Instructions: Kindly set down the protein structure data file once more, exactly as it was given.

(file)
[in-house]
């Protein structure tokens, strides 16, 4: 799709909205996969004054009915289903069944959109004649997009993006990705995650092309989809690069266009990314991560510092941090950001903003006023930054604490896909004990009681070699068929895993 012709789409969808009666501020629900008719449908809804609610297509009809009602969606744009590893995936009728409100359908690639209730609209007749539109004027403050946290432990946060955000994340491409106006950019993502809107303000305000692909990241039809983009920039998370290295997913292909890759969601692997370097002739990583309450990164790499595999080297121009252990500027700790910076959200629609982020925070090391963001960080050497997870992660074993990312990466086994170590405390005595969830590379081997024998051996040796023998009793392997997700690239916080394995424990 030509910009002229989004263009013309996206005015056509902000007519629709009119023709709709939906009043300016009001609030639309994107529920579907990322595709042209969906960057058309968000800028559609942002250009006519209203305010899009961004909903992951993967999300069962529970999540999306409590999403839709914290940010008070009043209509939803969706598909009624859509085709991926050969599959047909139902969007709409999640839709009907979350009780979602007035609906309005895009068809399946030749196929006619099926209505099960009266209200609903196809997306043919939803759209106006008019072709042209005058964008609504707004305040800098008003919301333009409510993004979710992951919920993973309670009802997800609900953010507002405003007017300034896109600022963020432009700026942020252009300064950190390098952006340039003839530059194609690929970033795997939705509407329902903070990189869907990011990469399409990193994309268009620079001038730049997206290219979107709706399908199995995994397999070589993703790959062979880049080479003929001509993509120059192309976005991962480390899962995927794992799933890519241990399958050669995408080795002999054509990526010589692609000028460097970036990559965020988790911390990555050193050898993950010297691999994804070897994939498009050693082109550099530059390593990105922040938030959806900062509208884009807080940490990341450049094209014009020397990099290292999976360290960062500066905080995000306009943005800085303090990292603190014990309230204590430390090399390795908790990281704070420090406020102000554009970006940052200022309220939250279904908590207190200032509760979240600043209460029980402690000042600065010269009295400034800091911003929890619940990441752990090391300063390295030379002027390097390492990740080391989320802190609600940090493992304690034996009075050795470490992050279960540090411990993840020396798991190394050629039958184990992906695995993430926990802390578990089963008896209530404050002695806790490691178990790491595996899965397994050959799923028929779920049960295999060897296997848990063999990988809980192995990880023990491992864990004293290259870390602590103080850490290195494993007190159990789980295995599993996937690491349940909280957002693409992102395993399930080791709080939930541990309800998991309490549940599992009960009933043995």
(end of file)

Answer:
[in-house]
């Protein structure tokens, strides 16, 4: 799709909205996969004054009915289903069944959109004649997009993006990705995650092309989809690069266009990314991560510092941090950001903003006023930054604490896909004990009681070699068929895993 012709789409969808009666501020629900008719449908809804609610297509009809009602969606744009590893995936009728409100359908690639209730609209007749539109004027403050946290432990946060955000994340491409106006950019993502809107303000305000692909990241039809983009920039998370290295997913292909890759969601692997370097002739990583309450990164790499595999080297121009252990500027700790910076959200629609982020925070090391963001960080050497997870992660074993990312990466086994170590405390005595969830590379081997024998051996040796023998009793392997997700690239916080394995424990 030509910009002229989004263009013309996206005015056509902000007519629709009119023709709709939906009043300016009001609030639309994107529920579907990322595709042209969906960057058309968000800028559609942002250009006519209203305010899009961004909903992951993967999300069962529970999540999306409590999403839709914290940010008070009043209509939803969706598909009624859509085709991926050969599959047909139902969007709409999640839709009907979350009780979602007035609906309005895009068809399946030749196929006619099926209505099960009266209200609903196809997306043919939803759209106006008019072709042209005058964008609504707004305040800098008003919301333009409510993004979710992951919920993973309670009802997800609900953010507002405003007017300034896109600022963020432009700026942020252009300064950190390098952006340039003839530059194609690929970033795997939705509407329902903070990189869907990011990469399409990193994309268009620079001038730049997206290219979107709706399908199995995994397999070589993703790959062979880049080479003929001509993509120059192309976005991962480390899962995927794992799933890519241990399958050669995408080795002999054509990526010589692609000028460097970036990559965020988790911390990555050193050898993950010297691999994804070897994939498009050693082109550099530059390593990105922040938030959806900062509208884009807080940490990341450049094209014009020397990099290292999976360290960062500066905080995000306009943005800085303090990292603190014990309230204590430390090399390795908790990281704070420090406020102000554009970006940052200022309220939250279904908590207190200032509760979240600043209460029980402690000042600065010269009295400034800091911003929890619940990441752990090391300063390295030379002027390097390492990740080391989320802190609600940090493992304690034996009075050795470490992050279960540090411990993840020396798991190394050629039958184990992906695995993430926990802390578990089963008896209530404050002695806790490691178990790491595996899965397994050959799923028929779920049960295999060897296997848990063999990988809980192995990880023990491992864990004293290259870390602590103080850490290195494993007190159990789980295995599993996937690491349940909280957002693409992102395993399930080791709080939930541990309800998991309490549940599992009960009933043995």